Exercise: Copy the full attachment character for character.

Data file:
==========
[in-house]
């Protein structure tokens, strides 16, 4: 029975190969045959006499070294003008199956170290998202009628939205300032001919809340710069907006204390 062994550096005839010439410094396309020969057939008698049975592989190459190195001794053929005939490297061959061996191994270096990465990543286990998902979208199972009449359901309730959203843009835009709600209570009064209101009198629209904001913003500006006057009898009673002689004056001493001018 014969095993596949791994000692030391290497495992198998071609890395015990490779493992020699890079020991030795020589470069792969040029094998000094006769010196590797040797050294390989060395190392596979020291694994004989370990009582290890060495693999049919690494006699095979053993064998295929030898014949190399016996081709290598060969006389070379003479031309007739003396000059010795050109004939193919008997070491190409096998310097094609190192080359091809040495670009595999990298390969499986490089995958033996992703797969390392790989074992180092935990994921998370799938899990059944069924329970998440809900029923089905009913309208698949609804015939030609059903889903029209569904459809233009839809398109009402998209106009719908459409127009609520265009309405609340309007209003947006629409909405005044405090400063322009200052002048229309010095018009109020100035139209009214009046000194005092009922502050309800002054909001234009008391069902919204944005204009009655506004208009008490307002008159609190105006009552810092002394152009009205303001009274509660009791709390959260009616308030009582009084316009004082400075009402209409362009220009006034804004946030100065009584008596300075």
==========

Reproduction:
[in-house]
């Protein structure tokens, strides 16, 4: 029975190969045959006499070294003008199956170290998202009628939205300032001919809340710069907006204390 062994550096005839010439410094396309020969057939008698049975592989190459190195001794053929005939490297061959061996191994270096990465990543286990998902979208199972009449359901309730959203843009835009709600209570009064209101009198629209904001913003500006006057009898009673002689004056001493001018 014969095993596949791994000692030391290497495992198998071609890395015990490779493992020699890079020991030795020589470069792969040029094998000094006769010196590797040797050294390989060395190392596979020291694994004989370990009582290890060495693999049919690494006699095979053993064998295929030898014949190399016996081709290598060969006389070379003479031309007739003396000059010795050109004939193919008997070491190409096998310097094609190192080359091809040495670009595999990298390969499986490089995958033996992703797969390392790989074992180092935990994921998370799938899990059944069924329970998440809900029923089905009913309208698949609804015939030609059903889903029209569904459809233009839809398109009402998209106009719908459409127009609520265009309405609340309007209003947006629409909405005044405090400063322009200052002048229309010095018009109020100035139209009214009046000194005092009922502050309800002054909001234009008391069902919204944005204009009655506004208009008490307002008159609190105006009552810092002394152009009205303001009274509660009791709390959260009616308030009582009084316009004082400075009402209409362009220009006034804004946030100065009584008596300075």